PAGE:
1 SEPTEMBER 2018 THE HINDU Editorial Analysis
Ankit U. Aspirant of CSE hare
TH ED Sept 2018 The sedition debate Section 124A in The Indian Penal Code Sedition.-Whoever, by words, either spoken or written, or by signs, or by visible representation, or otherwise, brings or attempts to bring into hatred or contempt, or excites or attempts to excite disaffection towards, the Government estab-lished by law in hall be punished with [im-prisonment for life], to which fine may be added, or with impris-onment which may extend to three years, to which fine may be added, or with fine. Explanation 1.-The expression "disaffection" includes disloyalty and all feelings of enmity. Explanation 2.-Comments expressing disapprobation of the meas-ures of the Government with a view to obtain their alteration by lawful means, without exciting or attempting to excite hatred, contempt or disaffection, do not constitute an offence under this section. Explanation 3.-Comments expressing disapprobation of the admin-istrative or other action of the Government without exciting or attempting to excite hatred, contempt or disaffection, do not constitute an offence under this section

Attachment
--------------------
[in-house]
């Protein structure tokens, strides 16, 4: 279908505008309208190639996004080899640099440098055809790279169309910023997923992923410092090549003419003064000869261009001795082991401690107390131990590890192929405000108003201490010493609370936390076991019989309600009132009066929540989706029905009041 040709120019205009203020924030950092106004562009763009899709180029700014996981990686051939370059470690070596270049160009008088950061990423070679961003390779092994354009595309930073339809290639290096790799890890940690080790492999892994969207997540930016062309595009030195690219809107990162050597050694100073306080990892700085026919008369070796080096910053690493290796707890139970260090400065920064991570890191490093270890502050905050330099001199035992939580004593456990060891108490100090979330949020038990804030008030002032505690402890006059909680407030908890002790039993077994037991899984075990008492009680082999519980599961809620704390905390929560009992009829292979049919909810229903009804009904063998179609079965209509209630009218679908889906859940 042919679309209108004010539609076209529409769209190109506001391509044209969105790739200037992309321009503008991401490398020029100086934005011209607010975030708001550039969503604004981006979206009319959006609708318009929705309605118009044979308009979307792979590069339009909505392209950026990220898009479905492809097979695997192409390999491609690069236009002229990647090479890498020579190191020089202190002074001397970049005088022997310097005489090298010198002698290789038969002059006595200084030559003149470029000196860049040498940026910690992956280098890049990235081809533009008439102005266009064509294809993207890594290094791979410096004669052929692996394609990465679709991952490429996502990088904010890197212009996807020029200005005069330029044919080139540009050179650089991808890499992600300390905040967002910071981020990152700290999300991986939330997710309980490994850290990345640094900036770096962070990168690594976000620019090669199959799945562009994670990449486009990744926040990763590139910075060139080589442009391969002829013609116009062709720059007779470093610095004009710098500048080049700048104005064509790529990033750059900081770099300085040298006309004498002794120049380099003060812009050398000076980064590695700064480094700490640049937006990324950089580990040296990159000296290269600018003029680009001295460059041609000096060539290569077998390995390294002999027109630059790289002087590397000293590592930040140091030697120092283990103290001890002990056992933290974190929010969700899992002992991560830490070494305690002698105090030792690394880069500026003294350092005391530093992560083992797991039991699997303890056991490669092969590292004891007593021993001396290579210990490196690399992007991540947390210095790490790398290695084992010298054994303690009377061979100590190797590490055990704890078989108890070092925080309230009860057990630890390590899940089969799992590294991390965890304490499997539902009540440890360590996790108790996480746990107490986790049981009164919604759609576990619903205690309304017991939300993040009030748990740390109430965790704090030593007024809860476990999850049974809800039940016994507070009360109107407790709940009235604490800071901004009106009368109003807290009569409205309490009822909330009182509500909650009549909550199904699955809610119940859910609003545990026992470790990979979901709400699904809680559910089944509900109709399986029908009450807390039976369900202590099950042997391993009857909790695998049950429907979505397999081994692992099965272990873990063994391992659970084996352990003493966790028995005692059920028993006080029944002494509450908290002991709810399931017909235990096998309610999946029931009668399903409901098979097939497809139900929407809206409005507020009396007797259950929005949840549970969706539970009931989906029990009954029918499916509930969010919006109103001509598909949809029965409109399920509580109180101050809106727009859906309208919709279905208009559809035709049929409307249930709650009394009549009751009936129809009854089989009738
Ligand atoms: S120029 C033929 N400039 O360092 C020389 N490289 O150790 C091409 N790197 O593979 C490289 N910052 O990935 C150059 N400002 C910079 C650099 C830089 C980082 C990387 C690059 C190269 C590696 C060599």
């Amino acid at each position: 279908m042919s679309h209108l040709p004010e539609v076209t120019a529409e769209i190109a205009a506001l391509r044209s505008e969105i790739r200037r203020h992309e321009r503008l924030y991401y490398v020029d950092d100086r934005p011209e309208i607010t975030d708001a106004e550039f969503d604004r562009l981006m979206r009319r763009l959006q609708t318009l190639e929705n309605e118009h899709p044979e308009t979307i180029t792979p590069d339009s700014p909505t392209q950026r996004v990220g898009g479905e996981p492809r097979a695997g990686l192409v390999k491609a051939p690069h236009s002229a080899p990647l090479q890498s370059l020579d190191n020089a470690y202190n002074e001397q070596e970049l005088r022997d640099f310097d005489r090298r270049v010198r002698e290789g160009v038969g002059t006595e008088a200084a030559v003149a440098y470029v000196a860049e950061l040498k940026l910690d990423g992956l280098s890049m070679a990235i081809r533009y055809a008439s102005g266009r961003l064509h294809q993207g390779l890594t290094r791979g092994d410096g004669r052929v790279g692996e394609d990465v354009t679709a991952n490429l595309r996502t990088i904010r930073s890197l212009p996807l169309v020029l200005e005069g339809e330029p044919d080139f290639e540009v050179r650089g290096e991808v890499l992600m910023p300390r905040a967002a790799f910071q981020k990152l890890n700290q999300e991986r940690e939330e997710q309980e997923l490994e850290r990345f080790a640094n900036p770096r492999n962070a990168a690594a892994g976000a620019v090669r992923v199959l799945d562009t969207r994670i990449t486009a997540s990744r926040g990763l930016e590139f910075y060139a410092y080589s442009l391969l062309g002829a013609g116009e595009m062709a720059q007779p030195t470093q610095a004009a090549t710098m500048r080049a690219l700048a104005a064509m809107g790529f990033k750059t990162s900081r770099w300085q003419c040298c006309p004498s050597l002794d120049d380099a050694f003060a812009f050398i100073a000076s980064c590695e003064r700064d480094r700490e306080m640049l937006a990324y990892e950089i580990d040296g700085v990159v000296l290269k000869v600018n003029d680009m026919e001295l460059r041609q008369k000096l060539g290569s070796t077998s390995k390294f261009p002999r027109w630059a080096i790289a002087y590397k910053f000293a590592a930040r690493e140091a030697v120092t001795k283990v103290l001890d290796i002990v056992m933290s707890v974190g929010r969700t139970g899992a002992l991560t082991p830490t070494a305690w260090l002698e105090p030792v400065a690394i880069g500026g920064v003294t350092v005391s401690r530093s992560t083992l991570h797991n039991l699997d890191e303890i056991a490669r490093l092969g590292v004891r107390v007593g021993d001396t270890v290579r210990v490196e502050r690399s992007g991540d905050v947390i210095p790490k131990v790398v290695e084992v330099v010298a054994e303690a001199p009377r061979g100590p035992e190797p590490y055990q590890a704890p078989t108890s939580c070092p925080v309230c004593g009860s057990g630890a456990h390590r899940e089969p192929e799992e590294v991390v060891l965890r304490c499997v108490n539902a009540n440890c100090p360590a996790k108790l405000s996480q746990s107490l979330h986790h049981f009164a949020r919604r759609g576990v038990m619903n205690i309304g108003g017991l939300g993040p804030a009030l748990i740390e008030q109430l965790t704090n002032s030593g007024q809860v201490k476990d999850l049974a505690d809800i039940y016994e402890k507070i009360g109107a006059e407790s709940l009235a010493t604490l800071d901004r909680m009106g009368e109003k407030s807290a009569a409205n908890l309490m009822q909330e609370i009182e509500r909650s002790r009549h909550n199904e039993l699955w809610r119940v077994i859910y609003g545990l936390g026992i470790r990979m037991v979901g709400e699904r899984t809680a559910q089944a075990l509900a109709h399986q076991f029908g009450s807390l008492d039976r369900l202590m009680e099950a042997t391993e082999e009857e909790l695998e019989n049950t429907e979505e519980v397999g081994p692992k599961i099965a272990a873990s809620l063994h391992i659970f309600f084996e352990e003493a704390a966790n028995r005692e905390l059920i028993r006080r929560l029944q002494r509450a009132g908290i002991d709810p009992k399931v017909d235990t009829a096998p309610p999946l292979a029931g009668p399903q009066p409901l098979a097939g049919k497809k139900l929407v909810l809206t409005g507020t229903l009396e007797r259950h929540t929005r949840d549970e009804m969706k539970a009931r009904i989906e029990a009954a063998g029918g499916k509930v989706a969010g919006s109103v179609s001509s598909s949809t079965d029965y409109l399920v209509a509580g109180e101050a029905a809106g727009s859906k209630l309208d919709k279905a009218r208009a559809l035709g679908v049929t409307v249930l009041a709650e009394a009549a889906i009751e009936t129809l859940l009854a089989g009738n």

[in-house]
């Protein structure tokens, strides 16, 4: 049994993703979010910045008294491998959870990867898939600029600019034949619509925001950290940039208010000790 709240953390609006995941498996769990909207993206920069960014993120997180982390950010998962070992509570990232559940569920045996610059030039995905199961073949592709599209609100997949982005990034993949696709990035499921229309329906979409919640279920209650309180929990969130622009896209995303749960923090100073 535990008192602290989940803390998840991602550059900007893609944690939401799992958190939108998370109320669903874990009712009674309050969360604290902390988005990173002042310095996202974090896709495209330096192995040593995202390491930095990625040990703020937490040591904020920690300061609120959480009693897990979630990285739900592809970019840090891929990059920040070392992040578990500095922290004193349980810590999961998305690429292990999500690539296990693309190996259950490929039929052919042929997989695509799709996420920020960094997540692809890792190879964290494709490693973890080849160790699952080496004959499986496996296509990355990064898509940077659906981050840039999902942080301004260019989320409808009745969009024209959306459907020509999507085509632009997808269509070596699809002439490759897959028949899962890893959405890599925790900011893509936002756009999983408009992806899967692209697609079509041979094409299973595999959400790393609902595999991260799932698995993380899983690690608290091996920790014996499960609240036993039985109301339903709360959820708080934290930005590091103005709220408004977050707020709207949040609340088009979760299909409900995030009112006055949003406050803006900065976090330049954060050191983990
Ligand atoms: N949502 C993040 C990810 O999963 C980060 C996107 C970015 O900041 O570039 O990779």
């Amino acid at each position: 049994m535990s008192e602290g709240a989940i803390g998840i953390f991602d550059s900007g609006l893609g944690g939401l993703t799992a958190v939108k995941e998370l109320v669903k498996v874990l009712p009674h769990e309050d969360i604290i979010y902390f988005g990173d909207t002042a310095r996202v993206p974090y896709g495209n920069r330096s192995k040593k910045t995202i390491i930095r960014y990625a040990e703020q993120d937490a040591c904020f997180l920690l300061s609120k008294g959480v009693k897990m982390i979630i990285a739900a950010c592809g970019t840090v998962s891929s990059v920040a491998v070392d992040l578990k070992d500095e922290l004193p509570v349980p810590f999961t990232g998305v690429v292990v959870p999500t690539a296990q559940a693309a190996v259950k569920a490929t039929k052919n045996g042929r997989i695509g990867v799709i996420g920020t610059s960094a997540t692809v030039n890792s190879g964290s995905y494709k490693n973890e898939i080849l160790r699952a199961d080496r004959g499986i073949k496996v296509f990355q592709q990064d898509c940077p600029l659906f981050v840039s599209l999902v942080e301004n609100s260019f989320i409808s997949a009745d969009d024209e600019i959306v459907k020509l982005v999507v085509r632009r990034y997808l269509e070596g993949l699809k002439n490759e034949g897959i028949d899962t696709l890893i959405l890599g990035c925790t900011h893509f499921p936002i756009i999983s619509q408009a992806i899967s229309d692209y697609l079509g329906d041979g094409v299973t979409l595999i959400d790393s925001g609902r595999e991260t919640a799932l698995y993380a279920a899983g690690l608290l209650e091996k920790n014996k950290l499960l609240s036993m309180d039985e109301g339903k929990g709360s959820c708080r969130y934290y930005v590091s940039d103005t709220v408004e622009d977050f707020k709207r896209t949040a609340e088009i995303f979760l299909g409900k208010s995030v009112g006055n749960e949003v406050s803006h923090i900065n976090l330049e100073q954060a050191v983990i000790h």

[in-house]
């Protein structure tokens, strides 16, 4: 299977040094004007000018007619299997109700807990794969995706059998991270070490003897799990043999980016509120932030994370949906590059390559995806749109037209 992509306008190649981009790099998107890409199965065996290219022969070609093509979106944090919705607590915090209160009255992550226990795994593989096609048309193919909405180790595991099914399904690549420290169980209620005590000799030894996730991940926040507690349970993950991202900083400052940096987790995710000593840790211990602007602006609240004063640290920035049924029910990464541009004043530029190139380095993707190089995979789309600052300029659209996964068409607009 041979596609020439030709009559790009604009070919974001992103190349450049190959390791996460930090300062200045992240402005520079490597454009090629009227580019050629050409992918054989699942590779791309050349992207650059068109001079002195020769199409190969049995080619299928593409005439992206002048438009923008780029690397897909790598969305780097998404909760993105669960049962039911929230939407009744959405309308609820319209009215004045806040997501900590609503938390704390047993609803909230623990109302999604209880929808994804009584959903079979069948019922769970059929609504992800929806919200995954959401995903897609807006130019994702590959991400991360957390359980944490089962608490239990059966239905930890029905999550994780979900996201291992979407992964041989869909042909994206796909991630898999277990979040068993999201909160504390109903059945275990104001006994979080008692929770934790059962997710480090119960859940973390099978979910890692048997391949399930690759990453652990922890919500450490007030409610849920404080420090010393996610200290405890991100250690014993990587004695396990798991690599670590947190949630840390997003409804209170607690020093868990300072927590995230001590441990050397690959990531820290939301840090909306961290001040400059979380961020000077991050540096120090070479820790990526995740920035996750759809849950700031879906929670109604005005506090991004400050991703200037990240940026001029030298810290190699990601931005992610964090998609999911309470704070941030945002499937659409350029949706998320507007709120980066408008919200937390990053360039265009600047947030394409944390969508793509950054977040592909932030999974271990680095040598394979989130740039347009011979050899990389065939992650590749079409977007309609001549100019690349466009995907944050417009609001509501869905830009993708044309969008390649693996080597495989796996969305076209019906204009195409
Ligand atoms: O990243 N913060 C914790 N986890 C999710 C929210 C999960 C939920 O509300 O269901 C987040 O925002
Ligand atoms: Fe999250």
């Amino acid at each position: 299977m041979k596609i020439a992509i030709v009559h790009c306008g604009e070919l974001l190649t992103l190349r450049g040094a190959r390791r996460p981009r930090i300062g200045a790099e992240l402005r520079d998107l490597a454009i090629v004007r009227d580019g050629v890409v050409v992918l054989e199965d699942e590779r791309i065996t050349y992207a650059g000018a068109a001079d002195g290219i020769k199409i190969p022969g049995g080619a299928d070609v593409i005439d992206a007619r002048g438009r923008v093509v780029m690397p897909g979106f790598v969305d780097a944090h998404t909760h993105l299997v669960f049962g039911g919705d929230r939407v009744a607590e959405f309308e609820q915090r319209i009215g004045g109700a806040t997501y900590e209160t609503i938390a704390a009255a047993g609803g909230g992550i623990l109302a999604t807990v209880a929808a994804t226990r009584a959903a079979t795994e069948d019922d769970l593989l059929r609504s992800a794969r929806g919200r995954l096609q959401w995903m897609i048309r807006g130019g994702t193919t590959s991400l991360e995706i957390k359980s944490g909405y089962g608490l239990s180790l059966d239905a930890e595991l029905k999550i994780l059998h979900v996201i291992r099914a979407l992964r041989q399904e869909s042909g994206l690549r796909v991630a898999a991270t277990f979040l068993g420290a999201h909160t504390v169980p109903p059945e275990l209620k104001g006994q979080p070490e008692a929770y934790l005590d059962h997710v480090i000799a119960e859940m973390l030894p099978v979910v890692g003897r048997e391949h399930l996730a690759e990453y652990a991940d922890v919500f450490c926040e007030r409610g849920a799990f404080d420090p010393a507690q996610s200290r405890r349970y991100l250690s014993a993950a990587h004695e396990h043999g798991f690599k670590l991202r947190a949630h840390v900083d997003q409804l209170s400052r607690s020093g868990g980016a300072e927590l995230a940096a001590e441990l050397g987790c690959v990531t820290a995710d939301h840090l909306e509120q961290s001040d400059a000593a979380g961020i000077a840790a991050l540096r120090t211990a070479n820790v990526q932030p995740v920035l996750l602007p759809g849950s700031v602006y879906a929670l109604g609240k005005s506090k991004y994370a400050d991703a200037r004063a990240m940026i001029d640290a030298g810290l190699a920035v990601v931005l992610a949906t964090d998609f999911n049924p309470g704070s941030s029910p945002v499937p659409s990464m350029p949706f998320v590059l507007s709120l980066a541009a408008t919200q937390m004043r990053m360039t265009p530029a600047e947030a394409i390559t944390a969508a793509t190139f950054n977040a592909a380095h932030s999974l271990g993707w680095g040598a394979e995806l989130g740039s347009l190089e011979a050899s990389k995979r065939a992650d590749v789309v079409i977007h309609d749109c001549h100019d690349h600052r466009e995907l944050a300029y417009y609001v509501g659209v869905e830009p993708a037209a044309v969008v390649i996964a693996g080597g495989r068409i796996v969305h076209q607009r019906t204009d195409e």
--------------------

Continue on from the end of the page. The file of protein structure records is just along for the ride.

TH ED Sept 2018 India and the U.S. - it's complicated he first round of the India U.S. 2+2 talks at the level of External Affairs Minister Sushma Swaraj and Defence Minis- ter Nirmala Sitharaman and their counterparts Secretary of State Mike Pompeo and Defence Secre- tary James Mattis is scheduled for September 6 in Delhi. It is a signif- icant development but one that appears perfectly logical when seen against the two-decade-old trend line of India-U.S. relations. True, the trend line has not been smooth but the trajectory defini- tively reflects a growing strategic engagement. From estranged de- mocracies, India and U.S. can worst be described today as prick- The end of the Cold War provided an opportunity to both countries to review their relation- ship in the light of changing global and regional realities. Second with the opening of the Indiarn economy, the American private sector began to look at India with greater interest. Trade grew and today stands at more than $120 bil lion a year with an ambitious tar get of touching $500 billion in five years. If U.S. foreign direct invest- ment in India is more than $20 bil- lion, Indian companies too have invested $15 billion in the U.S., re- flecting a sustained mutual inter- est. The third factor is the political coming of age of the three-million strong Indian diaspora. Its in Strategic convergence Three factors have contributed to the emerging strategic conver- gence. ly partners.